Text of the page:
How to Freeze Cheesecake

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Cheesecake freezes beautifully, and a cheesecake in the freezer is like money in the bank. Here’s how to freeze and thaw cheesecake so dessert is ready when you are.

Photography Credit: Simply Recipes Team

The flavor and texture of a classic cheesecake is always better the day after you bake it, so planning ahead is part of the deal. Sometimes, like when you’re throwing a party and you need to check something off your list, it’s nice to make dessert way ahead of time.

Cheesecake is no small undertaking. Luckily, it’s perfectly suited for freezing, and a cheesecake in the freezer can feel like money in the bank. Thaw it out for a few hours and you have an instant, highly impressive dessert.


Here are the basic steps:

  • Cool the cheesecake completely before refrigerating it.
  • Chill the cheesecake thoroughly in the refrigerator.
  • Cut the cheesecake into portions, if you like, or leave it whole.
  • Place the cheesecake on a cardboard round.
  • Wrap it well in plastic wrap, then foil.
  • Freeze for up to 1 month for optimal flavor, 2 months is the max.
  • Thaw in the fridge, on the counter, or in the microwave before serving.

Let’s take a look at each of these steps in turn.

Lemon Curd Cheesecake - whole cheese cake with lemon curd on top and someone is about to take a slice out of it


After you pull your finished cheesecake out of the oven, let it cool to room temperature before you refrigerate it. Then chill it thoroughly in the refrigerator before removing it from the pan, preferably overnight.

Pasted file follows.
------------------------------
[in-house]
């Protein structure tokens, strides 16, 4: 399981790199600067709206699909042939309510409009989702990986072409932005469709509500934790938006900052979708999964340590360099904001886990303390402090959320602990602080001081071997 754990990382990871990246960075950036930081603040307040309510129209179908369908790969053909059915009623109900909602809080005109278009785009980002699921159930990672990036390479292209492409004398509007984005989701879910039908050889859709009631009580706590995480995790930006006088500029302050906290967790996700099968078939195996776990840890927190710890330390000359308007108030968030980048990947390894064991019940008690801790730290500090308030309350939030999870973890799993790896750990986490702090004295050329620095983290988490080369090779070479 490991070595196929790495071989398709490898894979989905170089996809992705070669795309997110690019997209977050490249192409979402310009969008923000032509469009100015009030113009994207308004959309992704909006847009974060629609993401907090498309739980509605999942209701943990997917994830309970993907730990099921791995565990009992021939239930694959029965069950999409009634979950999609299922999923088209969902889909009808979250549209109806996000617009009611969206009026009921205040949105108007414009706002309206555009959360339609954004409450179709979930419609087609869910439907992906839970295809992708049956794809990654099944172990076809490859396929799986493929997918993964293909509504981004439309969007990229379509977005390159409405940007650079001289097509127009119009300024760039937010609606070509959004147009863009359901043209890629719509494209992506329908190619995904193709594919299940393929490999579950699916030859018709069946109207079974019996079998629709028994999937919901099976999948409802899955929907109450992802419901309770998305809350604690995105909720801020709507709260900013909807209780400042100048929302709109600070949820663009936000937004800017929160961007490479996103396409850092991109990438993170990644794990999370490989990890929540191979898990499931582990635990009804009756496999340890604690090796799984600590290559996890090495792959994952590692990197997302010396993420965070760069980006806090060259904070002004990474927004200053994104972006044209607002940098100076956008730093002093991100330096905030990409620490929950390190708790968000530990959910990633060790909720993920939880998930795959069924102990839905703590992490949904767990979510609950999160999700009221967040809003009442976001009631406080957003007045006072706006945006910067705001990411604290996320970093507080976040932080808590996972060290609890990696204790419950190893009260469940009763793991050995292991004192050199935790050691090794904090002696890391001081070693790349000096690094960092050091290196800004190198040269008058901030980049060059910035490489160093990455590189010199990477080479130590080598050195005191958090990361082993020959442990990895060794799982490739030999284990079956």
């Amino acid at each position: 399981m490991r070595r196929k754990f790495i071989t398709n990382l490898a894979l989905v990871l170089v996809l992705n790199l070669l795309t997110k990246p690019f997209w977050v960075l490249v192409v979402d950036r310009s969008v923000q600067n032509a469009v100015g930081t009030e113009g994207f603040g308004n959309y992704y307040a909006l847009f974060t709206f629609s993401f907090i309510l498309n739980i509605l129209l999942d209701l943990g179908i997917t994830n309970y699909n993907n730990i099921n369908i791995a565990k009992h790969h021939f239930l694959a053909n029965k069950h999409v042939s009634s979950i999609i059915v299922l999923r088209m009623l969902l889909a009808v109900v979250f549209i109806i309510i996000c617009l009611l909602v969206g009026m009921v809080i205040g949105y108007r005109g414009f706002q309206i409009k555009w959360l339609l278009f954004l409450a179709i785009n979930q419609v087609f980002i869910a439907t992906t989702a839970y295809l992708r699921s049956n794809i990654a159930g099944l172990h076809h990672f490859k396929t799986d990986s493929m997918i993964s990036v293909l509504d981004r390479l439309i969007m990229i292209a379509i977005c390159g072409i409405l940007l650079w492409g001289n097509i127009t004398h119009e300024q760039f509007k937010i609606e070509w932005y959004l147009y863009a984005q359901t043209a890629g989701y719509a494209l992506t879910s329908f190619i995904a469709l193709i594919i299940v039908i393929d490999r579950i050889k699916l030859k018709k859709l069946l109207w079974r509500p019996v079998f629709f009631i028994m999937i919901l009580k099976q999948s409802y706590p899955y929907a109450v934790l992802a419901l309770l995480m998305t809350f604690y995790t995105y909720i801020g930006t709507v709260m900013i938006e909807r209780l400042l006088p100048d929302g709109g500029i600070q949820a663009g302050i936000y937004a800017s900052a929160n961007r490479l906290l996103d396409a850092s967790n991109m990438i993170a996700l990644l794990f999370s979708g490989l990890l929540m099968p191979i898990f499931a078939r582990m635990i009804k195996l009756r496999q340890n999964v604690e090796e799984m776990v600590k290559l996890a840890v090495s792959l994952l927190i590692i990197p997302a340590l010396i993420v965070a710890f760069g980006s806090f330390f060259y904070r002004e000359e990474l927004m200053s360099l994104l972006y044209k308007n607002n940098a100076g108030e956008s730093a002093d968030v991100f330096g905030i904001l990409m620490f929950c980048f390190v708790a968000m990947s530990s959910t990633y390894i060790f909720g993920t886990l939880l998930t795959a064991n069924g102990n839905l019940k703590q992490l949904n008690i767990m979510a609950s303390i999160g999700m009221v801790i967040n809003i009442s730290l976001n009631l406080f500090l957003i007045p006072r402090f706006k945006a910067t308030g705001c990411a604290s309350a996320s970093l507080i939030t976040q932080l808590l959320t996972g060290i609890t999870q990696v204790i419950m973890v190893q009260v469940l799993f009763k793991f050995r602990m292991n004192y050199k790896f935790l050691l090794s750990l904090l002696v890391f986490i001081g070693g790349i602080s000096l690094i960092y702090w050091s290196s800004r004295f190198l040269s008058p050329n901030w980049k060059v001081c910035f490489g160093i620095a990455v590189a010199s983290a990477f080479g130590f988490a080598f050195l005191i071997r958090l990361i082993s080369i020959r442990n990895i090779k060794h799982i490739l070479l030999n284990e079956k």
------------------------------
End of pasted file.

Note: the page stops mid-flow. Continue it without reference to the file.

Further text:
Why? A chilled cheesecake is firmer and pops out of the pan with little resistance.

A chilled cheesecake is also easier to slice. You get less goop on your knife and cleaner-looking slices. You don’t have to slice a cheesecake before freezing it, but it thaws faster and saves you a step later on.

Tip! If I’m freezing slices, I like to put small sheets of waxed paper between them so they separate easily. Here’s what you do: cut the waxed paper to fit, then slice the cheesecake. Insert the waxed paper, then put it back together as a round so there’s waxed paper between each slice.


Coated cardboard rounds, the kind bakeries put cakes on, are handy bases for cheesecakes. They give you a sturdy foundation for freezing and transferring. If you’re only freezing half the cake, just cut the base in half. And if you don’t have any fancy pants cake rounds, cut your own cardboard to fit and cover it with foil.


For an entire cheesecake (or half of one), wrap the whole round (or semicircle) in plastic wrap, then in foil. The less air comes into contact with your cheesecake, the longer it’ll last in the freezer. Then label and date it.

Easy Banoffee Cheesecake Pie - slice of pie with mound of whipped cream and banana slice


Most sources say after one month in the freezer, cheesecake begins to lose its quality. I’ve had well-wrapped cheesecakes frozen for as long as two months with no problems, but any longer than that is tempting fate.